As the northern hemisphere wiggles out from Winter's chilling grasp, most humans dwelling there flock outdoors to welcome the emerging warmth.
A neanderthal, however, might already think it's getting a tad balmy...
While we can't know for sure what one of Homo sapiens' closest relatives would think of the rising temperatures, anthropologists are fairly certain that Neanderthals were quite acclimated to colder climates. Remarkably well, in fact.
"It is well-accepted that Neanderthals appear to be the most cold-adapted of known fossil hominin groups," a team of anthropologists recently wrote in the journal Evolutionary Anthropology.
That team, comprised of Dr. Cara Ocobock, a biological anthropologist at Notre Dame, Dr. Sarah Lacy, a paleoanthropologist at California State University Dominguez Hills, and Alexandra Niclou, a PhD candidate in biological anthropologist at Notre Dame, dove into the published research to amalgamate the current state of knowledge concerning Neanderthal cold adaptations.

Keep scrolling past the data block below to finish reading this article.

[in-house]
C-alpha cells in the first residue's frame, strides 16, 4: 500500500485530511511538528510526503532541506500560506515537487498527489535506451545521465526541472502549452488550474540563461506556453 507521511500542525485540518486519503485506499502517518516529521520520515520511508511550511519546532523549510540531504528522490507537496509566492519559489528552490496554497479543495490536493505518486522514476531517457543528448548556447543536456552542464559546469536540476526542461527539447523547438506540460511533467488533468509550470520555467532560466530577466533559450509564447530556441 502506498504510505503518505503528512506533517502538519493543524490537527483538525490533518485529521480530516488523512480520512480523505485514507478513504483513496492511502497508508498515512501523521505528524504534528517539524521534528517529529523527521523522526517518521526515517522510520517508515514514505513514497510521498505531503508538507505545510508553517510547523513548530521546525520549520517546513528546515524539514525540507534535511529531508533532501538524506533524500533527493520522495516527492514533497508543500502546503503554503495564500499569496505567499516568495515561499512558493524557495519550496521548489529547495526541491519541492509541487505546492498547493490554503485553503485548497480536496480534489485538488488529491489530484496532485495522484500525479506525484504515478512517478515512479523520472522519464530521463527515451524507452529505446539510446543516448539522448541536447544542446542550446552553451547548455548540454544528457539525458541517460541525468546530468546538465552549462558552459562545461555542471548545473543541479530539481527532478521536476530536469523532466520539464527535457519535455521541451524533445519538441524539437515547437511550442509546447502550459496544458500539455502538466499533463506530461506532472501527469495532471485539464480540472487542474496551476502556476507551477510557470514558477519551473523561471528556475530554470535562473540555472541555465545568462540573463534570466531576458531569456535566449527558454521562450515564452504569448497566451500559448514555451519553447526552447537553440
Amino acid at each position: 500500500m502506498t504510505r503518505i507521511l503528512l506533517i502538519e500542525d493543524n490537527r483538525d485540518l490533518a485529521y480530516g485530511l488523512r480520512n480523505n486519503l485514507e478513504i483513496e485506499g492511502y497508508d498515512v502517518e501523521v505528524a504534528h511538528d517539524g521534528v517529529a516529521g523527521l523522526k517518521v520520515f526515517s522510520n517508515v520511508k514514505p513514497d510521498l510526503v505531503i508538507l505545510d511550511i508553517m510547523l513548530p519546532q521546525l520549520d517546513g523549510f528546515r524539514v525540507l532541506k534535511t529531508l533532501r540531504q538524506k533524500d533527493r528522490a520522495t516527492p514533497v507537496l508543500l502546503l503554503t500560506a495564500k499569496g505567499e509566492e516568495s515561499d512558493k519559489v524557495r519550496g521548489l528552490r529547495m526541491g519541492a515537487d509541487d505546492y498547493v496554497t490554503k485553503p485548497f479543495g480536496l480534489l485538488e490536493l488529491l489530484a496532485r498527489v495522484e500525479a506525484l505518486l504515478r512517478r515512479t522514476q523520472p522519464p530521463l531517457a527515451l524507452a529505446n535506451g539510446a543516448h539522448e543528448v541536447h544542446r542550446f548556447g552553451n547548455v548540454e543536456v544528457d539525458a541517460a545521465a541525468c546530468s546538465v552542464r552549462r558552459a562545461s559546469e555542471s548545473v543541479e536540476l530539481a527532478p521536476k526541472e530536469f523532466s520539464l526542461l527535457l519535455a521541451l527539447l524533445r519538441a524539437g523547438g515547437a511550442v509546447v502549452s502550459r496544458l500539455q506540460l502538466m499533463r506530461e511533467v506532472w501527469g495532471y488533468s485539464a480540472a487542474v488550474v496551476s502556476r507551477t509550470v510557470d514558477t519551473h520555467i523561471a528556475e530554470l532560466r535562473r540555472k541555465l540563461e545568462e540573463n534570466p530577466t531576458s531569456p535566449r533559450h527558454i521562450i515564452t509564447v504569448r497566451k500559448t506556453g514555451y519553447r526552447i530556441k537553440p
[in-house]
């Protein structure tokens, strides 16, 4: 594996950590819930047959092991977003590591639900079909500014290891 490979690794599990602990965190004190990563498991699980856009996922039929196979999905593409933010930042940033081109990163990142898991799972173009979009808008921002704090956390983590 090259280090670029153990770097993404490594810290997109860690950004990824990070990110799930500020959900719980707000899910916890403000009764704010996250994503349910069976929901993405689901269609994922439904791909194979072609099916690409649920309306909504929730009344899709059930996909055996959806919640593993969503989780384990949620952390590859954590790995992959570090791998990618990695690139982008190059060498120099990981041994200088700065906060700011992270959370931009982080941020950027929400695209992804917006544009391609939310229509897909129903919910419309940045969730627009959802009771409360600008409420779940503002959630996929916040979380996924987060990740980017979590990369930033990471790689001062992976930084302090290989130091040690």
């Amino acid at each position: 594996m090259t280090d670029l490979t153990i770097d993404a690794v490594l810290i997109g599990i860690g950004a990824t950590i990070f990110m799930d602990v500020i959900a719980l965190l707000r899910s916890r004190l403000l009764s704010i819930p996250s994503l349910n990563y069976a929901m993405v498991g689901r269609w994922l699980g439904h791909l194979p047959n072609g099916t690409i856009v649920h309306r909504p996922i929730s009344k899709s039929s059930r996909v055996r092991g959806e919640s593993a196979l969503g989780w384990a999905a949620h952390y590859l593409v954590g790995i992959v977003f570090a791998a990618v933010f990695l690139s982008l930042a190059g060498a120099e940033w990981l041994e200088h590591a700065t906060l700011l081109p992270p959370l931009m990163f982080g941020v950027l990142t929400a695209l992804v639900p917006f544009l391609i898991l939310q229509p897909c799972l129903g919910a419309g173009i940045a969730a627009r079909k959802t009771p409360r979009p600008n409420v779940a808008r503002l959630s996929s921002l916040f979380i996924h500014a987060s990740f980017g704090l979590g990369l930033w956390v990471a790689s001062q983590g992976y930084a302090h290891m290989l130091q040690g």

"Neanderthals display a potentially unique suite of characteristics that enabled them to survive and thrive in cold, glacial climates," they found.
Consider that while we Homo sapiens spent much of our time on Earth in Africa around the equator, Neanderthals dwelled further north, predominantly in dry, and even polar, climates, as far as northern France, through mountainous Uzbekistan, and even to southern Siberia. In these often harsh environments, they had hundreds of thousands of years to adapt morphologically, physiologically, and behaviorally.
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